Some economists estimate about 42 percent of unemployed workers are making more staying home... than they did at their previous jobs.
GRESZLER: I think that the reality is, is that when we still have these benefits, that are in many cases, paying people more through unemployment insurance than they would make working, that is holding back the recovery. We might not see that unemployment rate fall as quickly as otherwise could, unless those benefits are pared back.
Rafik Ebelian owns and manages a Cold Stone Creamery franchise in Santa Cruz, California.
SOUND: You have mint chocolate chip? I’ll take a quart of mint chocolate chip.
Right now, he’s trying to staff up for the summer tourism crowds. He pays between $13 and $21 dollars an hour.
At this time of year, he’d typically have 12 employees. Right now, he has seven.
EBELIAN: I have enough coverage right now. But I need to hire more now. So to be prepared for the summer rush.
Ebelian believes it's difficult to attract lower wage workers right now because they can make more on federally-increased unemployment benefits.
EBELIAN: People who got to stay home, they got more money than when they work. So why would they want to come out and work anymore? Staying home pays better. And which is unfortunate. That's not how it's supposed to work.
But some economists say businesses like Ebelian’s need to offer better wages to attract the workers they need. And, perhaps, create more attractive hiring packages.
Heidi Shierholz monitors labor policies at the Economic Policy Institute.
SHIERHOLZ: The jobs that are being posted are inherently more stressful, harder jobs than they were before the pandemic hit. And when employers post them at the same wage, and are and don't necessarily find workers to fill them, it, that's not a labor shortage, that's sort of the market functioning.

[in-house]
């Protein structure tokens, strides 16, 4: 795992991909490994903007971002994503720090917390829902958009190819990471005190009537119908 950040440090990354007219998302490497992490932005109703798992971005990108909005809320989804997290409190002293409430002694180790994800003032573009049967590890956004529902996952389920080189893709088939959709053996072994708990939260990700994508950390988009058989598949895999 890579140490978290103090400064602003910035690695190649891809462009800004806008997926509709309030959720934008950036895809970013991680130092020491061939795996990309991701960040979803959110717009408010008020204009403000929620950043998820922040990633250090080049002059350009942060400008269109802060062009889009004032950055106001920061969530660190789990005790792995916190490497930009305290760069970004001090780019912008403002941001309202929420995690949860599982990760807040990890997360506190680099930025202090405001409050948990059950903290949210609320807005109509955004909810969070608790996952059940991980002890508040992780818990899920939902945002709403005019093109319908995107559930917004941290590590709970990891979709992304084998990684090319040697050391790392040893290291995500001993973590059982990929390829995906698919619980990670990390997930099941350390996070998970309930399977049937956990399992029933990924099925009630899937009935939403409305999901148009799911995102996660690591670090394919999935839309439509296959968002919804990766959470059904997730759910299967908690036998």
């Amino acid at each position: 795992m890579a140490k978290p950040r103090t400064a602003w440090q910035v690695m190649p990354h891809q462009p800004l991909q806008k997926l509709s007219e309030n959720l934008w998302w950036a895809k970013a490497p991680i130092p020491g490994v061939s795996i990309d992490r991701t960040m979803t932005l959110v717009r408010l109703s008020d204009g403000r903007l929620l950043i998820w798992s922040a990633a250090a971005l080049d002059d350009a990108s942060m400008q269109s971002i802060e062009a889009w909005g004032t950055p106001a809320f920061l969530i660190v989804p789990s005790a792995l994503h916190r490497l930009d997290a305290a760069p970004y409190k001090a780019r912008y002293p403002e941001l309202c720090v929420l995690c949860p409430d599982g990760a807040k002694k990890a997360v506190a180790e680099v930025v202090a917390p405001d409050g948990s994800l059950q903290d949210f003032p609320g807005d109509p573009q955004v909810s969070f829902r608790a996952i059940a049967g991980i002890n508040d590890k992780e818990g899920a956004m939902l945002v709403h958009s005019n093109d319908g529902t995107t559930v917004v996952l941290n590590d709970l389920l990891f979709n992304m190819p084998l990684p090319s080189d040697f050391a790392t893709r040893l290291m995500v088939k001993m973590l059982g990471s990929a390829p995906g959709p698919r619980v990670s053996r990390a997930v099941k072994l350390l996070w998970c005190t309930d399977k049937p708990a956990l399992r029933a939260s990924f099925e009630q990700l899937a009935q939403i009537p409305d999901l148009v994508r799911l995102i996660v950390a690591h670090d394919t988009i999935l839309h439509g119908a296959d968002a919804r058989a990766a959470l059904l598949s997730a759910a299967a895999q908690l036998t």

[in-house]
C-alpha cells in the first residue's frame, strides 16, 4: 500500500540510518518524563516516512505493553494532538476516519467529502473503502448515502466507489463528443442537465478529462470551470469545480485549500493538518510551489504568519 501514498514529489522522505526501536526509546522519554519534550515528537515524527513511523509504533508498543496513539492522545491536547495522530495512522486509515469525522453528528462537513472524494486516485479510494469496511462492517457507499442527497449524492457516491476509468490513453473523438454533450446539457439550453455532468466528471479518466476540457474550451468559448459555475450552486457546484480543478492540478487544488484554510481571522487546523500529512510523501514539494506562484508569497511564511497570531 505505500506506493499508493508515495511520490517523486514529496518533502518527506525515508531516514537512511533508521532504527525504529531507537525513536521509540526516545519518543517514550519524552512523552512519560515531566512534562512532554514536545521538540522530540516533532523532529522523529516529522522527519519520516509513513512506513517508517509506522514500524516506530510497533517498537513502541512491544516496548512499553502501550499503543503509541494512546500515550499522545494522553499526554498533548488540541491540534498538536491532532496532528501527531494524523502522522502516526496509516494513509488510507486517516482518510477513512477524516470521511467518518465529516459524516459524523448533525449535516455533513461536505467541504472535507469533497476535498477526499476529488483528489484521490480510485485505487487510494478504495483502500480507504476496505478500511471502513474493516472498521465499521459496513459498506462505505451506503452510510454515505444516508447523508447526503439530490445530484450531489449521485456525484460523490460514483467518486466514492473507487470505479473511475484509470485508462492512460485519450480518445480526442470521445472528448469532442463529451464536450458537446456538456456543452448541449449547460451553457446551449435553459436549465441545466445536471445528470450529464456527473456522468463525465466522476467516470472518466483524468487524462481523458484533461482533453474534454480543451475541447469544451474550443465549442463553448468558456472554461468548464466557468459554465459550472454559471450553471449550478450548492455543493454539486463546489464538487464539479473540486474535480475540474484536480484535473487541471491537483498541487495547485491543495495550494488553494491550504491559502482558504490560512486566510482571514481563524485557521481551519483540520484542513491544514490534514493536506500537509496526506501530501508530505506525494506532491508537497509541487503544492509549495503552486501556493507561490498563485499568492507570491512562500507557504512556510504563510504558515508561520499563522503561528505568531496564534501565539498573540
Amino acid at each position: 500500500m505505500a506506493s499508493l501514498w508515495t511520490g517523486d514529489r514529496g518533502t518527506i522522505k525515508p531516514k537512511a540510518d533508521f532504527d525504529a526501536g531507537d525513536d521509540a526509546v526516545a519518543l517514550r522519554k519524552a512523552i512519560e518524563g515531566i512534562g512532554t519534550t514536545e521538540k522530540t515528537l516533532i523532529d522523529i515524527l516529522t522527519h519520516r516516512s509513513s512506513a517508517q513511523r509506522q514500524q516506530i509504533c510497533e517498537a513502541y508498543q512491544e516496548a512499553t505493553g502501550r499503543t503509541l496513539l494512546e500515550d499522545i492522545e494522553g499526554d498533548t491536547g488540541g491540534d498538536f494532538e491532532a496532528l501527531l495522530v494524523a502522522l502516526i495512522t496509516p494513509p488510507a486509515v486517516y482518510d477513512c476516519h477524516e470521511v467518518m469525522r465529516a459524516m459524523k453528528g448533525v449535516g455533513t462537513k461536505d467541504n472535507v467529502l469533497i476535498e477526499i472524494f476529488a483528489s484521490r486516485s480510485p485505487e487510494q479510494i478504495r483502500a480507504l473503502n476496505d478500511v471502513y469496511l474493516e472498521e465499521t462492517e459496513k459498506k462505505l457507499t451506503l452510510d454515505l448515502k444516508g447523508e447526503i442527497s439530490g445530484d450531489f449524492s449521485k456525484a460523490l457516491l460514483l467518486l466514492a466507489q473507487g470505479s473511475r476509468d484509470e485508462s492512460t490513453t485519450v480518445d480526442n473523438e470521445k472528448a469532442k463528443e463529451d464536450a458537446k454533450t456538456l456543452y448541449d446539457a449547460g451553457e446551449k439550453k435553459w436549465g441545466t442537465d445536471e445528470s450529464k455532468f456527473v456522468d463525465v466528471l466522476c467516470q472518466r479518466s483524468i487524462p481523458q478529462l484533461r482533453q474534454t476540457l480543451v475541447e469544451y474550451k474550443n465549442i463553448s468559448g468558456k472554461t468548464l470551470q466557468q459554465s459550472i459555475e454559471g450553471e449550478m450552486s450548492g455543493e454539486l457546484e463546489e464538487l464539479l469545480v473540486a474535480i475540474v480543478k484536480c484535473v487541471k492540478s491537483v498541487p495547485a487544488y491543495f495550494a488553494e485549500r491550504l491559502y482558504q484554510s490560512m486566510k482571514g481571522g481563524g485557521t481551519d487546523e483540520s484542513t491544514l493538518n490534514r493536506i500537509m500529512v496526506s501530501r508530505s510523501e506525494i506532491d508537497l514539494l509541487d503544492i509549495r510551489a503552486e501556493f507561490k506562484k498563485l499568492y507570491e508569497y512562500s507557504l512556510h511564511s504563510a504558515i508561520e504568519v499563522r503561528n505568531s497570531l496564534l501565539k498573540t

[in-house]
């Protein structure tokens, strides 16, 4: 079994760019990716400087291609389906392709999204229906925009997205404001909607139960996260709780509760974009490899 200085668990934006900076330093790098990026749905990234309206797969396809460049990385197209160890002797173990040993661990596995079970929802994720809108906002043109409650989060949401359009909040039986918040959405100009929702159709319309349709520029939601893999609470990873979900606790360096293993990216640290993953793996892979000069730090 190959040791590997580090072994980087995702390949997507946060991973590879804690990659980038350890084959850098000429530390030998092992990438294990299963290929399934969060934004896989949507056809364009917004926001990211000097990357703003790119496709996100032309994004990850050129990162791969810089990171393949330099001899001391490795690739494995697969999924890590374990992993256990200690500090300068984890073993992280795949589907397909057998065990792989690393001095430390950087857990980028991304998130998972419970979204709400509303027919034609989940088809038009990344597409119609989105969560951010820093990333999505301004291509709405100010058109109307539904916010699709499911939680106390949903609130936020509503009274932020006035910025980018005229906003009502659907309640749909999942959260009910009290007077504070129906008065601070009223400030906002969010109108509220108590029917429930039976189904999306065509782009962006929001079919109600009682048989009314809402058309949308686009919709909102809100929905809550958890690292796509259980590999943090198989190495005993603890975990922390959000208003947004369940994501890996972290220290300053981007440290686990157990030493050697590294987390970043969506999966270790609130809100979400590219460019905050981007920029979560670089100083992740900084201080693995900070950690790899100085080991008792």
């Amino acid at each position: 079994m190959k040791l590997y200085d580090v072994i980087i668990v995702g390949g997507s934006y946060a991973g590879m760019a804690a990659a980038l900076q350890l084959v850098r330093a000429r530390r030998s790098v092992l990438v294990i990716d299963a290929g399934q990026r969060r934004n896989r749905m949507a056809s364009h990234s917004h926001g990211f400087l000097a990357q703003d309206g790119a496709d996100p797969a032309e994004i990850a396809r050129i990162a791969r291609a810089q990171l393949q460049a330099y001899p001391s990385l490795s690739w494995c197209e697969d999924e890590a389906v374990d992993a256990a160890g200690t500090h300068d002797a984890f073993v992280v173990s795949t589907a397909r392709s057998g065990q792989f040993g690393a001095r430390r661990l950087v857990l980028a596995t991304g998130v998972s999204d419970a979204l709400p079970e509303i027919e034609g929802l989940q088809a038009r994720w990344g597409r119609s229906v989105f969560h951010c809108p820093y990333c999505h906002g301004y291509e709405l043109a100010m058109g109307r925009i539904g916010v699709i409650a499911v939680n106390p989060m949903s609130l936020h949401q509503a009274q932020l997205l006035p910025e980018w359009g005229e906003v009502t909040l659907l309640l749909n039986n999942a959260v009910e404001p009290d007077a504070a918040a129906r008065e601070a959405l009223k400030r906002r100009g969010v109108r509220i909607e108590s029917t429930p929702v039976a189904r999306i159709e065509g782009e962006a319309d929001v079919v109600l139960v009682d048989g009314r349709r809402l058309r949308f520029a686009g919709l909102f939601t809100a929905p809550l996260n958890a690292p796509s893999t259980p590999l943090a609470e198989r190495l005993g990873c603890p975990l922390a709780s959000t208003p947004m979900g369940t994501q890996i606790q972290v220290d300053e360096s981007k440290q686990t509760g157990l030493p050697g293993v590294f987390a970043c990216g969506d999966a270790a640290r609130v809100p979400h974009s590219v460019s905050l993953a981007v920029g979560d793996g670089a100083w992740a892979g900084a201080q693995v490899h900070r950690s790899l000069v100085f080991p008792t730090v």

Sean Higgins at the Competitive Enterprise Institute says raising wages isn’t easy for a small business to do after a year of restrictions. Plus, that can create other issues.
HIGGINS: The assumption a lot of people have is that when wages are raised, that just simply stops there. But in reality, businesses compensate for that by raising prices or cutting back in other areas. And so while wages may go up, we're also likely to see an increase in consumer prices.
So in the meantime, what’s a struggling business to do? Restaurant owners Antonia Garcia and Rafik Ebelian say they’ll make do with the staff they have. Just like they did all year. But it’s getting tiring.
EBELIAN: When I don't have enough people, the workload gets tougher, and then that starts putting pressure on people. They have to work harder or longer or more hours than they want to. So my goal is to hire as soon as possible, just to relieve that tension.
Reporting for WORLD, I’m Sarah Schweinsberg in Seaside and Santa Cruz, California.
WORLD Radio transcripts are created on a rush deadline. This text may not be in its final form and may be updated or revised in the future. Accuracy and availability may vary. The authoritative record of WORLD Radio programming is the audio record.